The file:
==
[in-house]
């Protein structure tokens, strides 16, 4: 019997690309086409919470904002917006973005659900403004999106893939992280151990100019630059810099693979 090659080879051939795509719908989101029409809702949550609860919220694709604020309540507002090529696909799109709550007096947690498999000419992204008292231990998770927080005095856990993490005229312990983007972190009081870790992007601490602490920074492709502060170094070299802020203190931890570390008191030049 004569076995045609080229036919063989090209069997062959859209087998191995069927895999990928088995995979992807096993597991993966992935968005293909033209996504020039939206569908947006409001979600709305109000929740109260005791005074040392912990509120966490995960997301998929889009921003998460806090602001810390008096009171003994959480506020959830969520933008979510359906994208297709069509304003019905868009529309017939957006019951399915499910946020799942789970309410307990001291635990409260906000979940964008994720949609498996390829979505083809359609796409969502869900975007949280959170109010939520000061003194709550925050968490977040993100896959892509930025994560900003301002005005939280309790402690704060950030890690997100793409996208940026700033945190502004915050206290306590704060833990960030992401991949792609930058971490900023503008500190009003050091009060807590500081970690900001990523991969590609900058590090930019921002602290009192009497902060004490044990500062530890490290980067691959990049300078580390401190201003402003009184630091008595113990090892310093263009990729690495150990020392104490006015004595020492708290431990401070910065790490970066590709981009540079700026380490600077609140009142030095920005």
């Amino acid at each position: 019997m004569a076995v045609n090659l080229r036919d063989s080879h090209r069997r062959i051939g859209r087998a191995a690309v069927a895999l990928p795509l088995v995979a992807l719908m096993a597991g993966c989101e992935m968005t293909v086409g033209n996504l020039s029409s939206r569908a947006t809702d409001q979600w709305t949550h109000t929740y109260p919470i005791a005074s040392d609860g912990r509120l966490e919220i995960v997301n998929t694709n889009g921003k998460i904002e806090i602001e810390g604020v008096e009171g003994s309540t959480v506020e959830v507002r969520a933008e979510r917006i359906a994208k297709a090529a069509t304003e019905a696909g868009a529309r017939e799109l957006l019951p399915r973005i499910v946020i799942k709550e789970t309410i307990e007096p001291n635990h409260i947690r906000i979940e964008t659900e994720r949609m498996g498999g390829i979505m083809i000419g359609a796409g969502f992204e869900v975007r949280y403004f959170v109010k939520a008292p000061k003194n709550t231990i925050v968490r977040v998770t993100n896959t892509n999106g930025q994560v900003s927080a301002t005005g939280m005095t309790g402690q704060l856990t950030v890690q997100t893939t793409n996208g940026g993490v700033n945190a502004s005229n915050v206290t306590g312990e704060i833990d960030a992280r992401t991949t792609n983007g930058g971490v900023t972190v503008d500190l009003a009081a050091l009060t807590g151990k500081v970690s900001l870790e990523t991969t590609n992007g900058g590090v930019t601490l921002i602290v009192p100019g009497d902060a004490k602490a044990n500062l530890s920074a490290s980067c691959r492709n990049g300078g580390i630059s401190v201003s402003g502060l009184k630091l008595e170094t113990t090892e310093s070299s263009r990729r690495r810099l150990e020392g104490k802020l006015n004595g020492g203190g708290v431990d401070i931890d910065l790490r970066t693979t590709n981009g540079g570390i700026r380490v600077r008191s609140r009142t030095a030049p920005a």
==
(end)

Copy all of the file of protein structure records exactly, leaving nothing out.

[in-house]
């Protein structure tokens, strides 16, 4: 019997690309086409919470904002917006973005659900403004999106893939992280151990100019630059810099693979 090659080879051939795509719908989101029409809702949550609860919220694709604020309540507002090529696909799109709550007096947690498999000419992204008292231990998770927080005095856990993490005229312990983007972190009081870790992007601490602490920074492709502060170094070299802020203190931890570390008191030049 004569076995045609080229036919063989090209069997062959859209087998191995069927895999990928088995995979992807096993597991993966992935968005293909033209996504020039939206569908947006409001979600709305109000929740109260005791005074040392912990509120966490995960997301998929889009921003998460806090602001810390008096009171003994959480506020959830969520933008979510359906994208297709069509304003019905868009529309017939957006019951399915499910946020799942789970309410307990001291635990409260906000979940964008994720949609498996390829979505083809359609796409969502869900975007949280959170109010939520000061003194709550925050968490977040993100896959892509930025994560900003301002005005939280309790402690704060950030890690997100793409996208940026700033945190502004915050206290306590704060833990960030992401991949792609930058971490900023503008500190009003050091009060807590500081970690900001990523991969590609900058590090930019921002602290009192009497902060004490044990500062530890490290980067691959990049300078580390401190201003402003009184630091008595113990090892310093263009990729690495150990020392104490006015004595020492708290431990401070910065790490970066590709981009540079700026380490600077609140009142030095920005």
């Amino acid at each position: 019997m004569a076995v045609n090659l080229r036919d063989s080879h090209r069997r062959i051939g859209r087998a191995a690309v069927a895999l990928p795509l088995v995979a992807l719908m096993a597991g993966c989101e992935m968005t293909v086409g033209n996504l020039s029409s939206r569908a947006t809702d409001q979600w709305t949550h109000t929740y109260p919470i005791a005074s040392d609860g912990r509120l966490e919220i995960v997301n998929t694709n889009g921003k998460i904002e806090i602001e810390g604020v008096e009171g003994s309540t959480v506020e959830v507002r969520a933008e979510r917006i359906a994208k297709a090529a069509t304003e019905a696909g868009a529309r017939e799109l957006l019951p399915r973005i499910v946020i799942k709550e789970t309410i307990e007096p001291n635990h409260i947690r906000i979940e964008t659900e994720r949609m498996g498999g390829i979505m083809i000419g359609a796409g969502f992204e869900v975007r949280y403004f959170v109010k939520a008292p000061k003194n709550t231990i925050v968490r977040v998770t993100n896959t892509n999106g930025q994560v900003s927080a301002t005005g939280m005095t309790g402690q704060l856990t950030v890690q997100t893939t793409n996208g940026g993490v700033n945190a502004s005229n915050v206290t306590g312990e704060i833990d960030a992280r992401t991949t792609n983007g930058g971490v900023t972190v503008d500190l009003a009081a050091l009060t807590g151990k500081v970690s900001l870790e990523t991969t590609n992007g900058g590090v930019t601490l921002i602290v009192p100019g009497d902060a004490k602490a044990n500062l530890s920074a490290s980067c691959r492709n990049g300078g580390i630059s401190v201003s402003g502060l009184k630091l008595e170094t113990t090892e310093s070299s263009r990729r690495r810099l150990e020392g104490k802020l006015n004595g020492g203190g708290v431990d401070i931890d910065l790490r970066t693979t590709n981009g540079g570390i700026r380490v600077r008191s609140r009142t030095a030049p920005a």